Tuesday, April 10, 2012

Double the Chart-Toppin'

Country Crossover: Part 2
Today's post features four, crossover country music songs that scored both #1 on the country chart and the pop chart.

First, it's American country and gospel singer Jeannie C. Riley from Texas. Her debut single in 1968, "Harper Valley PTA," was an international smash-hit and made her the first woman to top both the Billboard Hot 100 chart and the US Country chart (a feat unrepeated until 1981 by Dolly Parton). The song is about a widowed woman named Mrs. Johnson who confronts members of the PTA after her daughter brings home a note from school that's critical of Mrs. Johnson inappropriate behavior and dress. Just four weeks after the song's release, it sold over five and a half million copies, and earned Riley the Grammy Award for Best Female Country Vocal Performance, as well as nominations in major pop categories. Apparently, the phrase "sock it to me" used in the final, memorable line of the song was ad libbed at the recording studio at the suggestion of someone at the session. Written by Tom T. Hall and covered by dozens of other artists since, here's the original classic sung by the Texan beauty .

Next up, it's another fellow Texan, the country music singer, TV host, actor, and businessman known as Jimmy Dean. Although he's mostly remembered today as the creator of the Jimmy Dean sausage brand, he first rose to fame in 1961 with his country crossover hit "Big Bad John," followed by his TV series The Jimmy Dean Show (which gave puppeteer Jim Henson his first national exposure). Written by Dean and Roy Acuff, "Big Bad John" tells a story of American folklore (similar to Paul Bunyan or John Henry), and earned Dean the 1962 Grammy Award for Best Country & Western Recording. In addition to reaching the #1 position on the Billboard Hot 100 chart, the country chart, and easy listening chart, this million-selling single was also a big hit in the UK at #2 on their singles chart. No live performances available, but here's a nice photo montage (and by the way, I don't know if you noticed the resemblance but Jimmy Dean actually was a distant cousin of actor James Dean!).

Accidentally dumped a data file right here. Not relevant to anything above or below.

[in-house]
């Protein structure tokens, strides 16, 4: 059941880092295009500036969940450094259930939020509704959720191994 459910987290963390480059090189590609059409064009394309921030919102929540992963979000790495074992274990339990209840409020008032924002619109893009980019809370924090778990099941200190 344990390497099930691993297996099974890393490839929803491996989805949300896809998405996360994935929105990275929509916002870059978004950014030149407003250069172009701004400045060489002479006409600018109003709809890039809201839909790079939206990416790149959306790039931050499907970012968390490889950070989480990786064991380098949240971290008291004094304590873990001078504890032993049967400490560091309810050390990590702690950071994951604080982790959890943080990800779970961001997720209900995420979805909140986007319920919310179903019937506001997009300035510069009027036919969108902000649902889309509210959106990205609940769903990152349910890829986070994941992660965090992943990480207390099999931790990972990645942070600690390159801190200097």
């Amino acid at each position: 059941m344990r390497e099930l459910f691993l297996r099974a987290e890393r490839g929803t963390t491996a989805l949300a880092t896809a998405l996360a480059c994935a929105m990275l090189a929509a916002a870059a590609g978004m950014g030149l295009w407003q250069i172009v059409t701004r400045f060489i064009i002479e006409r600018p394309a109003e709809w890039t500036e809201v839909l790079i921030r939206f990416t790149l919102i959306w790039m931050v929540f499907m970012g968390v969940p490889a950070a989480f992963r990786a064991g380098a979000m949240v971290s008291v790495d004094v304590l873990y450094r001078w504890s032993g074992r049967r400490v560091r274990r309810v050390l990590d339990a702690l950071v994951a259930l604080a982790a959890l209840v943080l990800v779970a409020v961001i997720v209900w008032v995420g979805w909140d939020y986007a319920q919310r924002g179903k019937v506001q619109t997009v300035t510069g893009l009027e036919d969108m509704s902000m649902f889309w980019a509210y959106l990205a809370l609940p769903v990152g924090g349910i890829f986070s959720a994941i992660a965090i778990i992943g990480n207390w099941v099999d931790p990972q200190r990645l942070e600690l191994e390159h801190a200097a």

Next, we have American country and pop singer-songwriter Bobby Goldsboro, who first began his music career in 1962 as a guitarist for Roy Orbison. Going on to have a string of pop and country hits in the '60s and '70s, he scored his biggest hit in 1968 with "Honey," a tear-jerking single about the death of a young man's wife. Written by Bobby Russell and recorded by Goldsboro in one take, this song hit #1 the week Martin Luther King Jr. was assassinated. Scoring the highest position on three different US Billboard charts (pop, country, and easy listening), this tune also reached #1 in Australia and #2 in the UK, selling millions of copies. As his first country hit, it marked a transition in his career, and he continued to remain a fixture in the country Top-40 into the 1980s. In the mid-'70s, he hosted a TV variety series called The Bobby Goldsboro Show, but eventually retired from full-time performing in the '80s. With lovely orchestration and tragic lyrics, here's a performance of Goldsboro's "Honey."

Finally, we'll concluded with one of the most successful country and Western singers of his era, American singer-songwriter/multi-instrumentalist Marty Robbins. While joining the US Navy at 17 and stationed in the Solomon Islands (South Pacific) during WWII, he learned to play the guitar and became writing songs to pass the time during the war. In October of 1959, he released his best-known song "El Paso," featured in the album Gunfighter Ballads and Trails Songs (my mom had this album and I've never forgotten it; my sister really loved it as kids). Written by Robbins, this country & western ballad was huge hit for both the country and pop charts, being the first #1 song of 1960, and earned him the Grammy Award for Best Country & Western Recording in 1961. Later, Robbins was named Artist of the Decade (1960-69) by the Academy of Country Music. In addition to his love for music, Robbins was also an avid race car driver and he competed in over 35 NASCAR races with six top 10 finishes (I just thought that was great random fact!). Anyway, with its first-person narrative (told by a cowboy in El Paso, Texas), haunting vocal harmonies, and eloquent Spanish guitar accompaniment, I think you'll enjoy the distinctive Tex-Mex feel of this genre classic.


  1. Hi Leah, Another fun post! At the time these songs were released, I couldn't imagine myself ever enjoying (or admitting to enjoying) country music. How things have changed! Over the last few years I've looked back over the charts and picked up many of those songs I used to disparage with my friends at the height of the British Invasion. (I doubt I'll ever warm to Bobby Goldsboro's 'Honey', but I love Marty Robbins' voice.) Can't wait to see what you have in store for us next! Marie

    1. Thanks so much, Marie! It's funny how the older I get, the more styles of music I learn to appreciate, however, I'm totally agree with you about 'Honey;' a little too sappy for me, but I was amazed at the YouTube comments and how many people are still in love with that song.

      Anyway, as usual, thanks for sweet comments, and thanks for reading!

    2. Thanks for the link, Leah! I've found the same thing happening with me - so much more great music to discover when there are additional genres to choose from.

      As for "Honey": There must have been a million people who liked Napoleon XIV's "They're Coming To Take Me Away" in 1966 - they managed to catapult it up to the #3 spot!! Amazing!

      I've decided to change the name of my blog. Would you mind very much changing your link to this one:


      Thanks so much! All the best, Marie

  2. Oops! I make a mistake with the address, Leah - sorry! Here it is: